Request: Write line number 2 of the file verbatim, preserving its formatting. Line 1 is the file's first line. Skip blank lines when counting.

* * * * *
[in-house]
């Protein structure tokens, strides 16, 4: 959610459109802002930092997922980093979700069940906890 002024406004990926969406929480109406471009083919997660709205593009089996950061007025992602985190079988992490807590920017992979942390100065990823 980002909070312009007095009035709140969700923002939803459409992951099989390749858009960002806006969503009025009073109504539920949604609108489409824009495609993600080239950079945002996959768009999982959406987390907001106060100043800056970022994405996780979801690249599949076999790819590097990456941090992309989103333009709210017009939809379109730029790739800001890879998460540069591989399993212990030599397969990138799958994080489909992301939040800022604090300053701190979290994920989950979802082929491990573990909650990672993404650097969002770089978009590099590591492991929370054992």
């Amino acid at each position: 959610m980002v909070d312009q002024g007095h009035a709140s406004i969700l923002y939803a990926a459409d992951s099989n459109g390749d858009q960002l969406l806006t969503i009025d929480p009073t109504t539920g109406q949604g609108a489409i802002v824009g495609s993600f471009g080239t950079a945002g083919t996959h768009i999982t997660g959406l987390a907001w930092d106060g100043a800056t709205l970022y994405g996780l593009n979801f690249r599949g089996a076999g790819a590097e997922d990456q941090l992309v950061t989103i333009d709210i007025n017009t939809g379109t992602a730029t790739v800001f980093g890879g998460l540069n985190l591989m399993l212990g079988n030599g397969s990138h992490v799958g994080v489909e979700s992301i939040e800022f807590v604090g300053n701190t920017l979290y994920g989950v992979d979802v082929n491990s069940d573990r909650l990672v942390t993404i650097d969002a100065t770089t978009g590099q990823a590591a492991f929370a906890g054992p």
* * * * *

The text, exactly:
């Protein structure tokens, strides 16, 4: 959610459109802002930092997922980093979700069940906890 002024406004990926969406929480109406471009083919997660709205593009089996950061007025992602985190079988992490807590920017992979942390100065990823 980002909070312009007095009035709140969700923002939803459409992951099989390749858009960002806006969503009025009073109504539920949604609108489409824009495609993600080239950079945002996959768009999982959406987390907001106060100043800056970022994405996780979801690249599949076999790819590097990456941090992309989103333009709210017009939809379109730029790739800001890879998460540069591989399993212990030599397969990138799958994080489909992301939040800022604090300053701190979290994920989950979802082929491990573990909650990672993404650097969002770089978009590099590591492991929370054992």